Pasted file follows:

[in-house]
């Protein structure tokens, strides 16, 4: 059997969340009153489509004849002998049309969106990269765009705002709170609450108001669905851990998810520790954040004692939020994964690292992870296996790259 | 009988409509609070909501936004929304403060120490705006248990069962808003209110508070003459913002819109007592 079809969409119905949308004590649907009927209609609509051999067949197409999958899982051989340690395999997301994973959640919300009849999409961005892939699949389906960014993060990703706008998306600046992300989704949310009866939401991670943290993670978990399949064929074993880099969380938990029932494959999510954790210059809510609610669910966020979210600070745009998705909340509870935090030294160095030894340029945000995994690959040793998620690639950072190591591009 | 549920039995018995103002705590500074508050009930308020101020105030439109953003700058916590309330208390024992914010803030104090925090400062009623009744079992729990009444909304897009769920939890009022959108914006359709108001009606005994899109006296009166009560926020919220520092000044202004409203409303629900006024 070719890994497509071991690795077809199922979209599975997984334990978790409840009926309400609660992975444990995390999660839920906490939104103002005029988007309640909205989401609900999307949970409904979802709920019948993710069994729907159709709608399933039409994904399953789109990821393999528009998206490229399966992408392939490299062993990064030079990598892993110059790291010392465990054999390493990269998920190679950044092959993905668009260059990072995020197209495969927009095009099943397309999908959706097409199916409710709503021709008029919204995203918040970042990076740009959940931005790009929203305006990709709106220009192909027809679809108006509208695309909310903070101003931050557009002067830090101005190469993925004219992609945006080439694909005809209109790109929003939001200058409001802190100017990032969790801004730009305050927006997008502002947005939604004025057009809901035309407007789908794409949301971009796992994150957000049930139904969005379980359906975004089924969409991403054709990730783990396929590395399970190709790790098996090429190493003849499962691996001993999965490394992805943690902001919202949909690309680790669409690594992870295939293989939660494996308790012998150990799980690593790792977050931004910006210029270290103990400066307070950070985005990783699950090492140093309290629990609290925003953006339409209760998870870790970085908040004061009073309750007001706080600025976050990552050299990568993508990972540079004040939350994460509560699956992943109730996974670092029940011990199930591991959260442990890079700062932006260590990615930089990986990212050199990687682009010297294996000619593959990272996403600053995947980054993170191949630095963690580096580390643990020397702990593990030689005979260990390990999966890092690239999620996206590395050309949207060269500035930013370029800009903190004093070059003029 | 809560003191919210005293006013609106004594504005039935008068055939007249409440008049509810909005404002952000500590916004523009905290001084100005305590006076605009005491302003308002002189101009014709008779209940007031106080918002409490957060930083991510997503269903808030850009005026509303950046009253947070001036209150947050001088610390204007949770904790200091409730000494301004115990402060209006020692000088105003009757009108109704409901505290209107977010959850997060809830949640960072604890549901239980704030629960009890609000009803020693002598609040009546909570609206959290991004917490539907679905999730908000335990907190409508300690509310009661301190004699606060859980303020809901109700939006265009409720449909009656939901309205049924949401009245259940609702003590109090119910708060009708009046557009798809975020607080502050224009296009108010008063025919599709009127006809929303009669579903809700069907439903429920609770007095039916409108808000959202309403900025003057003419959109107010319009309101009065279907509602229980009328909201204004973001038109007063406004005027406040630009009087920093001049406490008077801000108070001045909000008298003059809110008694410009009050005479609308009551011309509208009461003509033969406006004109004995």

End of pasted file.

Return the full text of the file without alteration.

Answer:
[in-house]
């Protein structure tokens, strides 16, 4: 059997969340009153489509004849002998049309969106990269765009705002709170609450108001669905851990998810520790954040004692939020994964690292992870296996790259 | 009988409509609070909501936004929304403060120490705006248990069962808003209110508070003459913002819109007592 079809969409119905949308004590649907009927209609609509051999067949197409999958899982051989340690395999997301994973959640919300009849999409961005892939699949389906960014993060990703706008998306600046992300989704949310009866939401991670943290993670978990399949064929074993880099969380938990029932494959999510954790210059809510609610669910966020979210600070745009998705909340509870935090030294160095030894340029945000995994690959040793998620690639950072190591591009 | 549920039995018995103002705590500074508050009930308020101020105030439109953003700058916590309330208390024992914010803030104090925090400062009623009744079992729990009444909304897009769920939890009022959108914006359709108001009606005994899109006296009166009560926020919220520092000044202004409203409303629900006024 070719890994497509071991690795077809199922979209599975997984334990978790409840009926309400609660992975444990995390999660839920906490939104103002005029988007309640909205989401609900999307949970409904979802709920019948993710069994729907159709709608399933039409994904399953789109990821393999528009998206490229399966992408392939490299062993990064030079990598892993110059790291010392465990054999390493990269998920190679950044092959993905668009260059990072995020197209495969927009095009099943397309999908959706097409199916409710709503021709008029919204995203918040970042990076740009959940931005790009929203305006990709709106220009192909027809679809108006509208695309909310903070101003931050557009002067830090101005190469993925004219992609945006080439694909005809209109790109929003939001200058409001802190100017990032969790801004730009305050927006997008502002947005939604004025057009809901035309407007789908794409949301971009796992994150957000049930139904969005379980359906975004089924969409991403054709990730783990396929590395399970190709790790098996090429190493003849499962691996001993999965490394992805943690902001919202949909690309680790669409690594992870295939293989939660494996308790012998150990799980690593790792977050931004910006210029270290103990400066307070950070985005990783699950090492140093309290629990609290925003953006339409209760998870870790970085908040004061009073309750007001706080600025976050990552050299990568993508990972540079004040939350994460509560699956992943109730996974670092029940011990199930591991959260442990890079700062932006260590990615930089990986990212050199990687682009010297294996000619593959990272996403600053995947980054993170191949630095963690580096580390643990020397702990593990030689005979260990390990999966890092690239999620996206590395050309949207060269500035930013370029800009903190004093070059003029 | 809560003191919210005293006013609106004594504005039935008068055939007249409440008049509810909005404002952000500590916004523009905290001084100005305590006076605009005491302003308002002189101009014709008779209940007031106080918002409490957060930083991510997503269903808030850009005026509303950046009253947070001036209150947050001088610390204007949770904790200091409730000494301004115990402060209006020692000088105003009757009108109704409901505290209107977010959850997060809830949640960072604890549901239980704030629960009890609000009803020693002598609040009546909570609206959290991004917490539907679905999730908000335990907190409508300690509310009661301190004699606060859980303020809901109700939006265009409720449909009656939901309205049924949401009245259940609702003590109090119910708060009708009046557009798809975020607080502050224009296009108010008063025919599709009127006809929303009669579903809700069907439903429920609770007095039916409108808000959202309403900025003057003419959109107010319009309101009065279907509602229980009328909201204004973001038109007063406004005027406040630009009087920093001049406490008077801000108070001045909000008298003059809110008694410009009050005479609308009551011309509208009461003509033969406006004109004995």